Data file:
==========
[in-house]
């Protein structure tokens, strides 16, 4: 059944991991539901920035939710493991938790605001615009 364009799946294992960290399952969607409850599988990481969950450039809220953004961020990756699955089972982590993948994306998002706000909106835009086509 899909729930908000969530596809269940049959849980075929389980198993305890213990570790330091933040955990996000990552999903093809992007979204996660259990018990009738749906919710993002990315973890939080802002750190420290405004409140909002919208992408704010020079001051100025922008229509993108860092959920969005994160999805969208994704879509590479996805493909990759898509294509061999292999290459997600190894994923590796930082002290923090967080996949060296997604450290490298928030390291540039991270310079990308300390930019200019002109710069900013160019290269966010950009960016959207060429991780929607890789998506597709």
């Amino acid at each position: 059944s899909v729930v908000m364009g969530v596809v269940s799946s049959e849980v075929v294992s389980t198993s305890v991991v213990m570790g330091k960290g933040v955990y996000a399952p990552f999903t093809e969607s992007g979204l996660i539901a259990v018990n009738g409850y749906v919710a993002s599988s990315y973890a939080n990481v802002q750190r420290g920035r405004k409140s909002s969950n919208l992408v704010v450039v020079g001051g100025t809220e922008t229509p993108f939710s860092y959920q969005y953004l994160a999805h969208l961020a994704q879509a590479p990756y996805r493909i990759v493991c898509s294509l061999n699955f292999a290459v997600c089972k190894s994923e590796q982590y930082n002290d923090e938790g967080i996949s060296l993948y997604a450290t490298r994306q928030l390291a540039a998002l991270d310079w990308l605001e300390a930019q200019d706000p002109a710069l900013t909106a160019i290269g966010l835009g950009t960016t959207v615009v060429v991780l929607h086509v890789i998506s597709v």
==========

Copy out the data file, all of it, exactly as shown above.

[in-house]
């Protein structure tokens, strides 16, 4: 059944991991539901920035939710493991938790605001615009 364009799946294992960290399952969607409850599988990481969950450039809220953004961020990756699955089972982590993948994306998002706000909106835009086509 899909729930908000969530596809269940049959849980075929389980198993305890213990570790330091933040955990996000990552999903093809992007979204996660259990018990009738749906919710993002990315973890939080802002750190420290405004409140909002919208992408704010020079001051100025922008229509993108860092959920969005994160999805969208994704879509590479996805493909990759898509294509061999292999290459997600190894994923590796930082002290923090967080996949060296997604450290490298928030390291540039991270310079990308300390930019200019002109710069900013160019290269966010950009960016959207060429991780929607890789998506597709």
């Amino acid at each position: 059944s899909v729930v908000m364009g969530v596809v269940s799946s049959e849980v075929v294992s389980t198993s305890v991991v213990m570790g330091k960290g933040v955990y996000a399952p990552f999903t093809e969607s992007g979204l996660i539901a259990v018990n009738g409850y749906v919710a993002s599988s990315y973890a939080n990481v802002q750190r420290g920035r405004k409140s909002s969950n919208l992408v704010v450039v020079g001051g100025t809220e922008t229509p993108f939710s860092y959920q969005y953004l994160a999805h969208l961020a994704q879509a590479p990756y996805r493909i990759v493991c898509s294509l061999n699955f292999a290459v997600c089972k190894s994923e590796q982590y930082n002290d923090e938790g967080i996949s060296l993948y997604a450290t490298r994306q928030l390291a540039a998002l991270d310079w990308l605001e300390a930019q200019d706000p002109a710069l900013t909106a160019i290269g966010l835009g950009t960016t959207v615009v060429v991780l929607h086509v890789i998506s597709v």